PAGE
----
“I always feel uncomfortable and pray much faster than I should because I’m afraid of people seeing me or it’s too dusty and dirty, so I’d pray in about a minute as opposed to about five,” said Mosabbiha Nafisah, an education and history major and member of the MWEI. “We just want our clubs to have safe, clean rooms for us to pray together in with peace of mind.”
Zunera Ahmed, a psychology major who looked to the Islamic clubs on campus to further her own religious commitment, found the lack of prayer space disheartening.
“It was sad and the conditions were just heartbreaking,” said Ahmed. “Itwas incredibly hot and a small hallway, where you had to tip-toe around people so you didn’t break their prayer by stepping in front of them. And praying times are the same, so everybody goes at the same time. But I couldn’t keep doing it, I needed to find a new place. It was the early stages of me being religious, so I did not want to be judged. I stopped praying on campus and it’s a shame that I compromised my religion because of that… the conditions.”
A larger issue that is also in the national spotlight is that of Islamophobia. While it has become a buzzing topic in the presidential election, it has also sparked prejudice on campus. After a photo of the male students praying outside surfaced on Facebook last semester, hate comments stacked underneath the picture.
The comments, like “Ignorant is ignoring that Christians are being slaughtered in the name of Islam (sic),” and “3rd guy from the right. Definitely iSIS (sic).” As well as “college is a place to learn not practice religion.” The clubs desire for a space that is not only large enough, but a safe space where they can pray in peace and without judgment, as they express is their first amendment right to freedom of religion.
“It’s kind of scary praying in front of non-Muslims. And I feel judged,” said Ahmed. “It’s gotten to a point when the club sends out emails, they’ll always include ‘please be careful,’ because you just don’t know, it’s just the way the country is now.”
Administration has also taken into account this aspect of the issue and is currently brainstorming ideas on how to make the campus more open to the coexistence of ideals.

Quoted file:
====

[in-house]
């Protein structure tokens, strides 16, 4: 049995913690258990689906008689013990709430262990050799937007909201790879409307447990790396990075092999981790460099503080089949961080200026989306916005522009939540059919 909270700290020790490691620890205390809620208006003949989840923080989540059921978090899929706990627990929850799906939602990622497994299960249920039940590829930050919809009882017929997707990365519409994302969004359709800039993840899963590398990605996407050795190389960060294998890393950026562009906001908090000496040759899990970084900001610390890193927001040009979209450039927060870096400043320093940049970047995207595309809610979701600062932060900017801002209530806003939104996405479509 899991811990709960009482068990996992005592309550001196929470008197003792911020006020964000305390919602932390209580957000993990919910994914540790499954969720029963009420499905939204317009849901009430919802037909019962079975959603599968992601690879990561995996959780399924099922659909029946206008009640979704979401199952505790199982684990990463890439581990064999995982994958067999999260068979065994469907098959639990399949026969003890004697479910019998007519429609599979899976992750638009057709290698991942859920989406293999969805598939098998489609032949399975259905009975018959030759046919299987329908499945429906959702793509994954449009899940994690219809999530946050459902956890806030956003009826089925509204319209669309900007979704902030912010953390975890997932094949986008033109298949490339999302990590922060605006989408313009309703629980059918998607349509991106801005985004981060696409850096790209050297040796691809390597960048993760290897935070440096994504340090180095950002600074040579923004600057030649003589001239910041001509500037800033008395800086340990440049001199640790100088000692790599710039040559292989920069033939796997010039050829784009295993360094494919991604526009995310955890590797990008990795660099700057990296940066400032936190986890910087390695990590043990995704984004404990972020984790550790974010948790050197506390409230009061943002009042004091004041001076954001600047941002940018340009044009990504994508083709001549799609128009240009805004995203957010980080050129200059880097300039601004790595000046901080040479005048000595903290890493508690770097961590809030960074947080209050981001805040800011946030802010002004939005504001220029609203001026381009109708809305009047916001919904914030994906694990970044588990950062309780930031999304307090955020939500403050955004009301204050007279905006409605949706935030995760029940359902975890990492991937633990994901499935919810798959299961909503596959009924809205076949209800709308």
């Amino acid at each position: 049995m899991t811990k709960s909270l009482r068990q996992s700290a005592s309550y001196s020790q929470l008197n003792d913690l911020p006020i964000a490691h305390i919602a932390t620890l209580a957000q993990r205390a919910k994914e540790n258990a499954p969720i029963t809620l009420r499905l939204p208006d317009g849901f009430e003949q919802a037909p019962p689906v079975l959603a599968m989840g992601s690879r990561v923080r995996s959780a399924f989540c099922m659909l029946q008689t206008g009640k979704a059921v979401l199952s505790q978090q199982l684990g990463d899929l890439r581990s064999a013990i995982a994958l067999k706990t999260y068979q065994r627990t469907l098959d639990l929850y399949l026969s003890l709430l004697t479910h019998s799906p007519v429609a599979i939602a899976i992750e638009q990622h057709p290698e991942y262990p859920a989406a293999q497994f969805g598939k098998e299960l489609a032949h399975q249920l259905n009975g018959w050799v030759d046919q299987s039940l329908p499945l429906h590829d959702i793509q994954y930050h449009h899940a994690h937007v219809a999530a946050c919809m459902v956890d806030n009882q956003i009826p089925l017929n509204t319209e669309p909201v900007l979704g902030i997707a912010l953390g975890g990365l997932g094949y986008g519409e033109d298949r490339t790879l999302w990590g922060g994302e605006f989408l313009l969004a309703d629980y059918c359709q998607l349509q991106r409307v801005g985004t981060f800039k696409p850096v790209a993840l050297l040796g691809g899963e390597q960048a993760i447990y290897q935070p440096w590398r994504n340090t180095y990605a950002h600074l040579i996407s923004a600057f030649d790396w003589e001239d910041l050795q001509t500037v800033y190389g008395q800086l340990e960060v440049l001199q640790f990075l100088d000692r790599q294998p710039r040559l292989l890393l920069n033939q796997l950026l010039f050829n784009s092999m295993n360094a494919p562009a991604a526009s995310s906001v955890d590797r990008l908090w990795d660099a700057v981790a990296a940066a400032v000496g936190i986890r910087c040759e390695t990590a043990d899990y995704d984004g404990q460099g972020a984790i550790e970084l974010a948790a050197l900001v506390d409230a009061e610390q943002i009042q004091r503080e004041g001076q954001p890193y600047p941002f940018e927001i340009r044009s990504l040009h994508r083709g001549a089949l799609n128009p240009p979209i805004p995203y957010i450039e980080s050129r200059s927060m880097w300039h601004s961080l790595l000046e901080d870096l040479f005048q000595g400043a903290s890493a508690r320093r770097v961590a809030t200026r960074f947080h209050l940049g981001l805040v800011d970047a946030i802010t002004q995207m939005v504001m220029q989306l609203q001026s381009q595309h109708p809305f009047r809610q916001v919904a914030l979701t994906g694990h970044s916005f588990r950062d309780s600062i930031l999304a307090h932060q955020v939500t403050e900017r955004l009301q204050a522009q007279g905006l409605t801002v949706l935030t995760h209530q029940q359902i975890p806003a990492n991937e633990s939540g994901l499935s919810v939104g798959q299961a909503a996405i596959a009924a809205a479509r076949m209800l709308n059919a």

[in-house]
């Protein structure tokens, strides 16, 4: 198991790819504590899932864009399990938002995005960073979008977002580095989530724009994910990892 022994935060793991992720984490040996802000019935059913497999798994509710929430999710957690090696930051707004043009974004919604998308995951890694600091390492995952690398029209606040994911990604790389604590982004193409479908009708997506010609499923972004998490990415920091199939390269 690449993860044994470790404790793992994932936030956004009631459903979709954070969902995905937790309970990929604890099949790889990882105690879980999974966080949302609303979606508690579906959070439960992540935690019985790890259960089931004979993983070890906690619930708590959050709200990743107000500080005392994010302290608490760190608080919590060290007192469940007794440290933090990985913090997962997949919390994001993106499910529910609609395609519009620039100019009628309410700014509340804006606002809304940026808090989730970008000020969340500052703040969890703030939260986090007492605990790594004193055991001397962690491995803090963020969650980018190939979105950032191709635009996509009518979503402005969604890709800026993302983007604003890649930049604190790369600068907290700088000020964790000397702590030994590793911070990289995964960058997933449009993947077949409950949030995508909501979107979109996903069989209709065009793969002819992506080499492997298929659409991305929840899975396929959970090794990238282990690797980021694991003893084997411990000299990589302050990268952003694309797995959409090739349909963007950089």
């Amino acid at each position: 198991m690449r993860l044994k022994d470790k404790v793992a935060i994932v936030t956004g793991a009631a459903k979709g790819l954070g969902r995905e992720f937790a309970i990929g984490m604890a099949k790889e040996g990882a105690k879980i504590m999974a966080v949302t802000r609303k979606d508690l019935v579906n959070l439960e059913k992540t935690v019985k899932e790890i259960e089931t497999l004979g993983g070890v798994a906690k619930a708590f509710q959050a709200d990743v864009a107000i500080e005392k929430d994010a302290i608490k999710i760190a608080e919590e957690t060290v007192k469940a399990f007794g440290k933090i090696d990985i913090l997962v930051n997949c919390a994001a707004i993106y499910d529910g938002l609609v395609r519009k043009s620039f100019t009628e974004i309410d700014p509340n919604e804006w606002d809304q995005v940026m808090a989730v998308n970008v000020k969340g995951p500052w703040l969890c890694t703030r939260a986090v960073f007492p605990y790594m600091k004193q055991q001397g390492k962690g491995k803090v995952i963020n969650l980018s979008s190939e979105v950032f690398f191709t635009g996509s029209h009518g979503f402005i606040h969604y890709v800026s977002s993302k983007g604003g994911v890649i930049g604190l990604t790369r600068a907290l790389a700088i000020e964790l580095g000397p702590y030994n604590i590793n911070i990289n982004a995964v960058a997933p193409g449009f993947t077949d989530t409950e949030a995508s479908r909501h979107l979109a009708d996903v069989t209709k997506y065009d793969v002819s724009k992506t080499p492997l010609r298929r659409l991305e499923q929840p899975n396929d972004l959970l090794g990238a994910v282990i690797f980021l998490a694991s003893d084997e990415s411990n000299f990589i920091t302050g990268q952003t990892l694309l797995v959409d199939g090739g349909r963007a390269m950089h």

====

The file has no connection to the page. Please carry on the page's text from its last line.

“We’re going to keep working on this. But the biggest thing that we really want to tackle is this campus-wide concern about safety and security. For all of the students,” said Dean Jackson. “So that’s a larger conversation that needs to be had at the college, as to how do you create a climate where students can express themselves via religion or sexuality or whatever else… they need to feel safe on campus.”
As for the future of the club spaces, the Division of Student Affairs has secured funding to renovate and reevaluate all club offices over the summer. Clubs will re-apply for locations and all spaces will be repaired, painted and furnished with a desk and two chairs.
“We just want consistency. There will always be Muslims coming to Brooklyn College, and we won’t be here to advocate for them,” said Aichetou Diarra, president of the Muslim Women’s Education Initiative. “We don’t know who will be leading these clubs later, so we just want to give them something that will be permanent, that will be there and not just go.”
After petitions, letters and meetings with administration, the Muslim students are still in active pursuit of finding a place for prayer, a means to exercise their freedom of religion and a safe place to practice.
As according to Ahmed, “a space for us would mean that I would know I am praying with people who are there for the same purpose that I am – to know that it’s okay – that I could let my guard down.”